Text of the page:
The First U.S. Circuit Court of Appeals recently ruled that companies cannot recover under their director and officer liability insurance the cost of defending lawsuits or administrative complaints alleging director or officer misconduct unless the individuals are themselves named as parties. In Medical Mutual Insurance Company of Maine v. Indian Harbor Insurance Company, 2009 WL 3210599 (1st Cir. 2009), Medical Mutual Insurance Company (“MMIC”) sought reimbursement from Indian Harbor Insurance Company (“Indian Harbor”) under its D&O liability insurance policy for a settlement paid to MMIC’s former CEO, Patrick Dowling, to resolve an employment discrimination claim. MMIC had sought reimbursement under the D&O policy despite the fact that Dowling had asserted his claims against MMIC alone, and not against any of MMIC’s directors or officers.

In April 2005, MMIC removed Dowling as CEO after he had suffered a stroke. Dowling filed an administrative complaint with the EEOC and the Maine Human Rights Commission, charging MMIC with disability discrimination. Upon receiving right to sue letters, Dowling sued MMIC in federal court. MMIC settled the case, paying Dowling $325,000.00. MMIC then made a claim for reimbursement under its D&O policy.

MMIC’s D&O policy included a standard “Side B” insuring agreement that provided, in relevant part:

The Insurer should pay on behalf of the Company Loss which the Company is required or permitted to pay as indemnification to any of the Insured Persons resulting from a claim first made against the Insured Persons during the Policy Period ... for a Wrongful Act or Employment Practices Wrongful Act.

The policy defined “Insured Person” as “any past, present, or future director or officer, or member of the Board of Managers of the Company.” Additionally the policy defined “claim” to include “any civil proceeding” or an “administrative regulatory proceeding ... including any proceeding before the [EEOC].”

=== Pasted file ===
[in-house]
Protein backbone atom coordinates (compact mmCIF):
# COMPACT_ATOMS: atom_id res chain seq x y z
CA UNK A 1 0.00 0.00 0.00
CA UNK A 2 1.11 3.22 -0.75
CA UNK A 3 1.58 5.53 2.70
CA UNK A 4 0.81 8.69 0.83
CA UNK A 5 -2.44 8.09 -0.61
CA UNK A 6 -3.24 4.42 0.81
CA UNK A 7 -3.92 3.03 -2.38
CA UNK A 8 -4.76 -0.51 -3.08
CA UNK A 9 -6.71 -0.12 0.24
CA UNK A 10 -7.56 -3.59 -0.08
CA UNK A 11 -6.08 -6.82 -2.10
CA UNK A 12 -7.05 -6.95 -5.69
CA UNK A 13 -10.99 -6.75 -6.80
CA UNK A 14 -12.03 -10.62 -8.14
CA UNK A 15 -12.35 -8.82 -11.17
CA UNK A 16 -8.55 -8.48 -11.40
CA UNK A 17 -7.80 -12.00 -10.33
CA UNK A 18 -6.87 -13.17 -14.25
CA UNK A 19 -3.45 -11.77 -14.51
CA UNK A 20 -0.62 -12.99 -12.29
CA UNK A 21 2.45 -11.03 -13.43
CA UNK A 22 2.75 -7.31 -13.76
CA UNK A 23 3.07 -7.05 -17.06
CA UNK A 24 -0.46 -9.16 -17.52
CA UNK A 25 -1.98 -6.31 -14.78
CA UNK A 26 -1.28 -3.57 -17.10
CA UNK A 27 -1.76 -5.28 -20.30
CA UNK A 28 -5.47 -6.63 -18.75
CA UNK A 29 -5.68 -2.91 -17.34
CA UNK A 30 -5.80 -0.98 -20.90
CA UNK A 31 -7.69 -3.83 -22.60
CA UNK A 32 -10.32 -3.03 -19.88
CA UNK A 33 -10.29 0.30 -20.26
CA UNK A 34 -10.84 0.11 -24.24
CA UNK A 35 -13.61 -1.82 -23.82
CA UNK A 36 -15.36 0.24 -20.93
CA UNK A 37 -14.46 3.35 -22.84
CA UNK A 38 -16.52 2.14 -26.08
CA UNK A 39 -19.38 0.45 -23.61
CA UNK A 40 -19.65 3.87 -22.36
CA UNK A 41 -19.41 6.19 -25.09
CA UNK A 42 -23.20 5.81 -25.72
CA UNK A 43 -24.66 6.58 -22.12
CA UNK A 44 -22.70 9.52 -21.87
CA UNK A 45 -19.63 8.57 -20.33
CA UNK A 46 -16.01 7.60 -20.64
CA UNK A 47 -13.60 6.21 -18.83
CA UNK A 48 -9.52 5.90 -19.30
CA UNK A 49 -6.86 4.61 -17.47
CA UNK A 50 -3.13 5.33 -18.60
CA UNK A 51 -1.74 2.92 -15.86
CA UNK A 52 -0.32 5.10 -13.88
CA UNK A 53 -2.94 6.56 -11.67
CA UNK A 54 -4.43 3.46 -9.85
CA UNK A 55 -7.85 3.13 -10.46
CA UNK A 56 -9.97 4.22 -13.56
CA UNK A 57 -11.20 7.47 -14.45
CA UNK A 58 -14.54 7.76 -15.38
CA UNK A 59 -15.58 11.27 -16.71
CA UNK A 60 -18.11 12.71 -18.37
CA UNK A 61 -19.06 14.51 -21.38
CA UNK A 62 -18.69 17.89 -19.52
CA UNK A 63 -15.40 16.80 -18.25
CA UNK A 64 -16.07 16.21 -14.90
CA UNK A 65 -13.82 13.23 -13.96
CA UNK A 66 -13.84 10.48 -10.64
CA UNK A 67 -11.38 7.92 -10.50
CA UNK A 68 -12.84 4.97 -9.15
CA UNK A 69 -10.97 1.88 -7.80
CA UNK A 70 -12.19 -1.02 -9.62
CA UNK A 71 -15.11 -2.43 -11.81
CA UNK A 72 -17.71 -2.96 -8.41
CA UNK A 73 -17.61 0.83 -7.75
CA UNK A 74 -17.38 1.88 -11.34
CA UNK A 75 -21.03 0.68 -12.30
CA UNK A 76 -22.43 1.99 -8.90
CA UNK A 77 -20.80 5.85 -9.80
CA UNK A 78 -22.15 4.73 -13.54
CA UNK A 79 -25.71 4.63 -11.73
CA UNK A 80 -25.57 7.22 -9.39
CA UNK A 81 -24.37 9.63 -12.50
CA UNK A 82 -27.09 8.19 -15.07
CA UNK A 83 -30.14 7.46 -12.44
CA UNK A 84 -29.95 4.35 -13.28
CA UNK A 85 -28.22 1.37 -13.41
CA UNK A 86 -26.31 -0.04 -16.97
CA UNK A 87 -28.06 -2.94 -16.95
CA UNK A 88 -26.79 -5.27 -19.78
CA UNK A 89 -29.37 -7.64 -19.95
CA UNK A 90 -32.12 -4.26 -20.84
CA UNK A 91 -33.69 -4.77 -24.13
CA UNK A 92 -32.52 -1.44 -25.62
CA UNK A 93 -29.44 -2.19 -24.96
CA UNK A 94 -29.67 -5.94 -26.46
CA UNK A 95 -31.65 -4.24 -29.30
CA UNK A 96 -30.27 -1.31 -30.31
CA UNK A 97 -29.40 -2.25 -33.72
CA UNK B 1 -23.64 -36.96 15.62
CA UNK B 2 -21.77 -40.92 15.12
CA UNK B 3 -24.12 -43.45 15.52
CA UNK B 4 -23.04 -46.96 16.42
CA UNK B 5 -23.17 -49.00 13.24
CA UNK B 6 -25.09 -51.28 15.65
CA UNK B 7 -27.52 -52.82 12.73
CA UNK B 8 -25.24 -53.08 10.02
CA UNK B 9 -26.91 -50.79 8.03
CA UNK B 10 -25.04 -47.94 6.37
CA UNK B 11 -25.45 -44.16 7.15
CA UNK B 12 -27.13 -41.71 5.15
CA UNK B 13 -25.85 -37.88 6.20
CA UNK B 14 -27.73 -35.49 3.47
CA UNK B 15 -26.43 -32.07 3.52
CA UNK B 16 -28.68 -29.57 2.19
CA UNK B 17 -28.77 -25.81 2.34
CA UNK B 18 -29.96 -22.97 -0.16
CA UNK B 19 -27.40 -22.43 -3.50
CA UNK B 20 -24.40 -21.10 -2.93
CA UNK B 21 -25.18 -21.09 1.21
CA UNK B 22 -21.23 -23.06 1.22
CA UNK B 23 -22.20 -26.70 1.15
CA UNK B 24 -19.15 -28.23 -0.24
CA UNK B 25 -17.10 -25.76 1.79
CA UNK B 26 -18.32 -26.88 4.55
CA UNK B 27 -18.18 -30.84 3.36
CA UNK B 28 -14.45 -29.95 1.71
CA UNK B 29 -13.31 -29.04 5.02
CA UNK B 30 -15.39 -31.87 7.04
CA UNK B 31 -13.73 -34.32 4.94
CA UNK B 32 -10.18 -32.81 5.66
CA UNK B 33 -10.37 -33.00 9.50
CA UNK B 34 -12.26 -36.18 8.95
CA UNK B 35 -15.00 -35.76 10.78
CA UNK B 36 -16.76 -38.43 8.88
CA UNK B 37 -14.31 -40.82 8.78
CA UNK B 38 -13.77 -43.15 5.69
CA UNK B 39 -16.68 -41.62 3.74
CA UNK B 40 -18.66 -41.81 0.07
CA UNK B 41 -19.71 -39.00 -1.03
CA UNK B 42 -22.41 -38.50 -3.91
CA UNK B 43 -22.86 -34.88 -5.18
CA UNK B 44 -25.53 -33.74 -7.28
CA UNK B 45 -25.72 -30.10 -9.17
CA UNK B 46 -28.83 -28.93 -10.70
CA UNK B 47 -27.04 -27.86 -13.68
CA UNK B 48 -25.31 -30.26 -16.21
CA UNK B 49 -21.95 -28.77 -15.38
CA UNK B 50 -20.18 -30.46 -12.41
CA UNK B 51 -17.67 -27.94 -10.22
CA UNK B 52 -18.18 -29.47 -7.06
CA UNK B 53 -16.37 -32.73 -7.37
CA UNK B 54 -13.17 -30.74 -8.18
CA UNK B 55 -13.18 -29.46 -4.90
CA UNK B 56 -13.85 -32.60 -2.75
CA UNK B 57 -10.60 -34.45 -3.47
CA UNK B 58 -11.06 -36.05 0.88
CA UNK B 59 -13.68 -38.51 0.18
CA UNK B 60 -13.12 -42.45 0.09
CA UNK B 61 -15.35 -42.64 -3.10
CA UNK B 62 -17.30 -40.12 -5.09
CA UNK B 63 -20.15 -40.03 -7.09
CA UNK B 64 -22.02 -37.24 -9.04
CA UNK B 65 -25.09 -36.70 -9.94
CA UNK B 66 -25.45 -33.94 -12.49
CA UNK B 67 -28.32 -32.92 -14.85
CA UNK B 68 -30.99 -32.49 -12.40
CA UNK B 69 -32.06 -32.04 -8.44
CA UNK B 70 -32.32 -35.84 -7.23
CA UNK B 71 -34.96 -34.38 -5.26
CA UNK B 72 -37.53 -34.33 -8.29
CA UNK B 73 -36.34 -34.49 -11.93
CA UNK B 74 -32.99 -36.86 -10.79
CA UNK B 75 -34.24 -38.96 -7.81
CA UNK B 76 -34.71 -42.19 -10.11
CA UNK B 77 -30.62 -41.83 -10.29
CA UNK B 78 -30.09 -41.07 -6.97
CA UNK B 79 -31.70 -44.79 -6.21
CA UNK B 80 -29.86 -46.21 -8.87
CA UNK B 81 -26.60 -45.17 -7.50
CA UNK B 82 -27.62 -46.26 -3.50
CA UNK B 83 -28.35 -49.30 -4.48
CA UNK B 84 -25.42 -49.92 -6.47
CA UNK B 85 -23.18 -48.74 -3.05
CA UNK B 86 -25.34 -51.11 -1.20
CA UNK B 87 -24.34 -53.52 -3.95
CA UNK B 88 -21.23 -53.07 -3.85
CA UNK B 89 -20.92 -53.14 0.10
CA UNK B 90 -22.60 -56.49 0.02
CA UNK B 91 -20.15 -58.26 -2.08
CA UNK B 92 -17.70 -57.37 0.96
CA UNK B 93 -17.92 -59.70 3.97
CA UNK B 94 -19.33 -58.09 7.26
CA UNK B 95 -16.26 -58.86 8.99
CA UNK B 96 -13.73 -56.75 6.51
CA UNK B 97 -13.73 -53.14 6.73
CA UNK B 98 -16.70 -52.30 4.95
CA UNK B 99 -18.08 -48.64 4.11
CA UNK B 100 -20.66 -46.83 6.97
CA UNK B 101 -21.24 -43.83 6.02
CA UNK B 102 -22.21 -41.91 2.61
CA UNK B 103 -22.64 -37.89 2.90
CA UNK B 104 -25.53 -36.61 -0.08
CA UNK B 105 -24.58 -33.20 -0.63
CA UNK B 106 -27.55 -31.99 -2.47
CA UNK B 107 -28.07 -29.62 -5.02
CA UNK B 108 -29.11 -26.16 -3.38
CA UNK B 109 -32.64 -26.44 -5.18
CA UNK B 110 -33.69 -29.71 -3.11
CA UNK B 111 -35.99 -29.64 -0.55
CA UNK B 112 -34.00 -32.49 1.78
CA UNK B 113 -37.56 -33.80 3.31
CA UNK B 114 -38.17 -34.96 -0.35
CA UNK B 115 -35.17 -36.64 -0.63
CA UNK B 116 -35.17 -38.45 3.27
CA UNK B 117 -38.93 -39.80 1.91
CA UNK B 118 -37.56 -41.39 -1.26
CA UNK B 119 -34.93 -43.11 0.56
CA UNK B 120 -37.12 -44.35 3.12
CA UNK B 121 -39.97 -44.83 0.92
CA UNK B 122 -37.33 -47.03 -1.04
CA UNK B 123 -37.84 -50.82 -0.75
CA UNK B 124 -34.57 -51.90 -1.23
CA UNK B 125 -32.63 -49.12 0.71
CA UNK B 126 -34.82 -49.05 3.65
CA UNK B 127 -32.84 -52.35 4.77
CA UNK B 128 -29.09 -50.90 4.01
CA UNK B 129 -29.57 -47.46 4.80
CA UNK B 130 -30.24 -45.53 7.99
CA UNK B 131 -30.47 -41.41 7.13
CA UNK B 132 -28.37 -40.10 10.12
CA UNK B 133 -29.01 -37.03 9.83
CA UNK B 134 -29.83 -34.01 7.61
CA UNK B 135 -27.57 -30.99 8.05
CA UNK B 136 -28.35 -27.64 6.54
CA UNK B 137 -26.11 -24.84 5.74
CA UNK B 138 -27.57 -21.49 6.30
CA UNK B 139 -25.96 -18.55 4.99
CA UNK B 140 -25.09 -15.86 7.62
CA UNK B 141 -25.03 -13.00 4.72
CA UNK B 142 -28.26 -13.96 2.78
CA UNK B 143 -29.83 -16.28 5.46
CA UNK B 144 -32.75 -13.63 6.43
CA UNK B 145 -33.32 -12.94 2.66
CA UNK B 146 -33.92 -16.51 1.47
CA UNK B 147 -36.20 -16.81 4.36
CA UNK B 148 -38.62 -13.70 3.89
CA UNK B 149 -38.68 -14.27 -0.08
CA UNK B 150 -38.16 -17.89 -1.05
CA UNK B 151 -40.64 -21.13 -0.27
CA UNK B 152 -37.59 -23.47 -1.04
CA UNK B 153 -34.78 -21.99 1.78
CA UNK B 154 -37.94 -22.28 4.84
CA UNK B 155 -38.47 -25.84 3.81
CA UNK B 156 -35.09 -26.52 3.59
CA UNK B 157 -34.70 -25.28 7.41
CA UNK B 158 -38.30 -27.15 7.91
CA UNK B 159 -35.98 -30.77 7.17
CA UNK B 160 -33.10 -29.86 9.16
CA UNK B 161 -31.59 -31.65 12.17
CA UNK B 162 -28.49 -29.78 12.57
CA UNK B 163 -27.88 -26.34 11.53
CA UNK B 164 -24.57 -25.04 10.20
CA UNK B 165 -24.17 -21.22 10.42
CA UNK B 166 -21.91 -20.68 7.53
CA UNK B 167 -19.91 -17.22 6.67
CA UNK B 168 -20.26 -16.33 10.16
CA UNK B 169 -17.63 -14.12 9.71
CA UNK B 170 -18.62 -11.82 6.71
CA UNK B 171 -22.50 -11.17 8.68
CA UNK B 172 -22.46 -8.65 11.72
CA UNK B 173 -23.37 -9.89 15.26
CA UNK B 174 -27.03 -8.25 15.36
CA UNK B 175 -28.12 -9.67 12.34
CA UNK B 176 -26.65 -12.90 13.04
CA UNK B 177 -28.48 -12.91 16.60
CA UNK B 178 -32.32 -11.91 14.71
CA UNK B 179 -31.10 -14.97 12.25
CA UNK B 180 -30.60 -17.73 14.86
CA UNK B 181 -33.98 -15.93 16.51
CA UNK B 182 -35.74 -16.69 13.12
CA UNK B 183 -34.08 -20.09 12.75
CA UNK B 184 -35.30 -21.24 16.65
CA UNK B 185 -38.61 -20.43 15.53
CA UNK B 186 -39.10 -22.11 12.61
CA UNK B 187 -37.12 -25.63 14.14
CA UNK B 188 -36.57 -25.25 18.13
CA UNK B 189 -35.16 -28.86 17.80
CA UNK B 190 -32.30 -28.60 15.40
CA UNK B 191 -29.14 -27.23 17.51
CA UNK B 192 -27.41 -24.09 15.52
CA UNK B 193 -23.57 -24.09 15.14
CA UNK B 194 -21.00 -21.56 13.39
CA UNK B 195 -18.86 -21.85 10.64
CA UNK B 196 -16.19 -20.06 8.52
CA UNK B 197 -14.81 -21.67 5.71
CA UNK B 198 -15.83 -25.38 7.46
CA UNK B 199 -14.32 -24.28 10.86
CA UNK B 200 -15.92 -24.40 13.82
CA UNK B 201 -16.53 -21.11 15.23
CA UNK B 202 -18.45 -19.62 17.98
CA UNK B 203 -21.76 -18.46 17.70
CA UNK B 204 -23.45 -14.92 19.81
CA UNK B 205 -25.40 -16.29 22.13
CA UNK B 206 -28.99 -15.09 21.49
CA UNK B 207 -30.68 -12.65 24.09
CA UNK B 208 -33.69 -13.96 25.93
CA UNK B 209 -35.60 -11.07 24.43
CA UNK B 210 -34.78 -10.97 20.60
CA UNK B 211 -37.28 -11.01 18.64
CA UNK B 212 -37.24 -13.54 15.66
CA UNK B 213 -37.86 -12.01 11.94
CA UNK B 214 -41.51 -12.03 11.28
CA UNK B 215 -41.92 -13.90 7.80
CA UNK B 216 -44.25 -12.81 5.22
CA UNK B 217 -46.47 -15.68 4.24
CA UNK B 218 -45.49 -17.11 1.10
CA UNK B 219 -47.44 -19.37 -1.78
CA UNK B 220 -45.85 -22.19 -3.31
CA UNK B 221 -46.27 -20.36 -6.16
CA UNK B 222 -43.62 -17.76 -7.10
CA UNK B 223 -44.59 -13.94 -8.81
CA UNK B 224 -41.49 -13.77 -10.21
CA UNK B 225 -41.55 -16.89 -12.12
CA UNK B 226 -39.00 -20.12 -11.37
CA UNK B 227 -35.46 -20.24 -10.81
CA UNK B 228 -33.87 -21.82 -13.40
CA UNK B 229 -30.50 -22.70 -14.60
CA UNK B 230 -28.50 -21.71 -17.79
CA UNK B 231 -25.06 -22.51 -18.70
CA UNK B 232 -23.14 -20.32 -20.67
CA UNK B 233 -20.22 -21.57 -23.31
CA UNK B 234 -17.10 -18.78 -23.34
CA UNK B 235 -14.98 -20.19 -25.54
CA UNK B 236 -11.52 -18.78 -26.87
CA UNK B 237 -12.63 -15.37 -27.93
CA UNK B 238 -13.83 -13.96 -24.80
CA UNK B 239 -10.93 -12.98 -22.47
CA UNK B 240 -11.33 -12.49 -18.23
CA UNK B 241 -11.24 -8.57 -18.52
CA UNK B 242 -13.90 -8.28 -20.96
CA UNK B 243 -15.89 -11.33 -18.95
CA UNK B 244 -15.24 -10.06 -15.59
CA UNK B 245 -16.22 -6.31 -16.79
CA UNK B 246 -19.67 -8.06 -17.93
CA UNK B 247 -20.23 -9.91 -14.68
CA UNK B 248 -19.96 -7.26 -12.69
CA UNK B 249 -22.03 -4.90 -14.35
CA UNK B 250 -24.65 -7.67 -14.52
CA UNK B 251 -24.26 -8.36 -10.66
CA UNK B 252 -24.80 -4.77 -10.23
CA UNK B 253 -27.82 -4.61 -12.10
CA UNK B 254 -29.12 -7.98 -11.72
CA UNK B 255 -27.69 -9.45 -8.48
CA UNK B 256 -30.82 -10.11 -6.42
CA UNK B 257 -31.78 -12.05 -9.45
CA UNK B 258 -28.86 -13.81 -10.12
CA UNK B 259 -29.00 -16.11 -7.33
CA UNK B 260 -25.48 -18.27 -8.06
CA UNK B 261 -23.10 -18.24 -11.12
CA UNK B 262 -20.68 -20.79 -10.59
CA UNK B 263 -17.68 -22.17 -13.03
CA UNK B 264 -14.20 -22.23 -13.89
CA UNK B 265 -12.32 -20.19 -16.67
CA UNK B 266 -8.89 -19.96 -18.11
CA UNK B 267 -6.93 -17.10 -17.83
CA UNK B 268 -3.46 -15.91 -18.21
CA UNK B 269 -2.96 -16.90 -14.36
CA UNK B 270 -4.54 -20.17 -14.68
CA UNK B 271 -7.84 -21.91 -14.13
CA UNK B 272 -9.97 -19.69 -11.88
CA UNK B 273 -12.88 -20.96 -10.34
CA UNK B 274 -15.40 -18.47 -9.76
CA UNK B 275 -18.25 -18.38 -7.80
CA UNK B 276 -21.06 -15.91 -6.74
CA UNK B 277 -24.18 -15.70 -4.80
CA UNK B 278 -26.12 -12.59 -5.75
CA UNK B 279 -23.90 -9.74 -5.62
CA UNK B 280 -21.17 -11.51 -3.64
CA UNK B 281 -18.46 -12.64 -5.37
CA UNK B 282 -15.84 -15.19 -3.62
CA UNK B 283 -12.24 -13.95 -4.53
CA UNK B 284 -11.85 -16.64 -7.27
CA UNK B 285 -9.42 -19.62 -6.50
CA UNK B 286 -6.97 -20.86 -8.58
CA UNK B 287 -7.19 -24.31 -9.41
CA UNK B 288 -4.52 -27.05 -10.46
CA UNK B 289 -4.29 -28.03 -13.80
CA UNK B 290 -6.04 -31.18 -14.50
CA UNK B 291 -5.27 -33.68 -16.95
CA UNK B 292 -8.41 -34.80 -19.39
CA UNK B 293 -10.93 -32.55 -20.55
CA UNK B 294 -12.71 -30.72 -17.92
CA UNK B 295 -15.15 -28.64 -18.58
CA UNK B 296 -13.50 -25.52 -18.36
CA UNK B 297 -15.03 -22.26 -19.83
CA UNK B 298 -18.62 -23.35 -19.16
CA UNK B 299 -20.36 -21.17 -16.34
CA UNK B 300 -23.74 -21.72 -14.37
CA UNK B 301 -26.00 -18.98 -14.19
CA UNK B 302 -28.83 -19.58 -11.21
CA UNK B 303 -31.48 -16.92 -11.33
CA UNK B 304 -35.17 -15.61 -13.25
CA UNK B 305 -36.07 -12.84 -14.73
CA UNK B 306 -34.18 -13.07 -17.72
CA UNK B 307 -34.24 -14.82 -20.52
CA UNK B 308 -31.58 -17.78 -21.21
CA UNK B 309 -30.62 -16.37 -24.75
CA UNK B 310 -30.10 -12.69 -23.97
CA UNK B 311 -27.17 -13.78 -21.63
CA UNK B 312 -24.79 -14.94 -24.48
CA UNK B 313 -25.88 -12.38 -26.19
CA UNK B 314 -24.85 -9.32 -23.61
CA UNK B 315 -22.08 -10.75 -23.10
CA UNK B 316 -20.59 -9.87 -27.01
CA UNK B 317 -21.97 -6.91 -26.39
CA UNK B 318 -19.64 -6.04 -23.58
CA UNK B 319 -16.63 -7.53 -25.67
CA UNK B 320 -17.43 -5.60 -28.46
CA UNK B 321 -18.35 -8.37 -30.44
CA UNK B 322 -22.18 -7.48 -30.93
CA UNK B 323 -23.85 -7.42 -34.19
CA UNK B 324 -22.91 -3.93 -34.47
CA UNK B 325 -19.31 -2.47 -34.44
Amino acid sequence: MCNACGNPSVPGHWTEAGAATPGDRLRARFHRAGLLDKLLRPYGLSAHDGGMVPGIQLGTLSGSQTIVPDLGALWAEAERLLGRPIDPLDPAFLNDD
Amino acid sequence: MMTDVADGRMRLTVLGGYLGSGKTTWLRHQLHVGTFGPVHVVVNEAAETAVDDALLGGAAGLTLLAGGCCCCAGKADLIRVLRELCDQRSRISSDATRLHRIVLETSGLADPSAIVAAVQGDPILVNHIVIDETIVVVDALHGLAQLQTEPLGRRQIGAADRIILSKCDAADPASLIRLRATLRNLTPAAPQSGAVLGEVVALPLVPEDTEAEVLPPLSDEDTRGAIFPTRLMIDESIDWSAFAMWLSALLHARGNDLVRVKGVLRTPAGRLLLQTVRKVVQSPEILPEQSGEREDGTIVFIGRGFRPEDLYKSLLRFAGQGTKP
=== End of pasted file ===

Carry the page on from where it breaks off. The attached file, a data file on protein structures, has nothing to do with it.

MMIC’s claim rested on the premise that Dowling, in both his EEOC claim and civil complaint, had made general allegations of misconduct by MMIC’s directors and officers. MMIC contended that even though the sole defendant was the corporation, the policy applied because Dowling’s general allegations of wrongful acts by MMIC’s directors and officers constituted “claims against Insured Persons.” Rejecting this argument, the Court held that pursuant to plain language and common usage, a “claim made against” an insured person must name the insured person as a defendant. The Court reasoned, in pertinent part:

D&O policies exist to fund indemnification covenants that protect corporate directors and officers from personal liability, not to protect the corporation by which they are employed. The position advanced by [MMIC] in this case – extending coverage to situations in which the directors and officers are not themselves the actual targets of the claims made – would if accepted transmogrify D&O policies into comprehensive corporate liability policies.... (emphasis added)

Overall, the Court’s ruling underscores the generally accepted rule that corporate indemnification coverage under a D&O policy cannot be implicated unless individual directors and officers are named as defendants. The reach of D&O coverage is limited to “any civil proceeding” that must include directors and officers as named defendants. Otherwise, efforts to obtain reimbursement under a D&O policy should be rejected as an attempted “transmogrification” of the D&O policy into a comprehensive corporate liability policy.

If you would like a full text of the Court’s opinion, or have any questions regarding these issues, please feel free to contact one of our practice group members.

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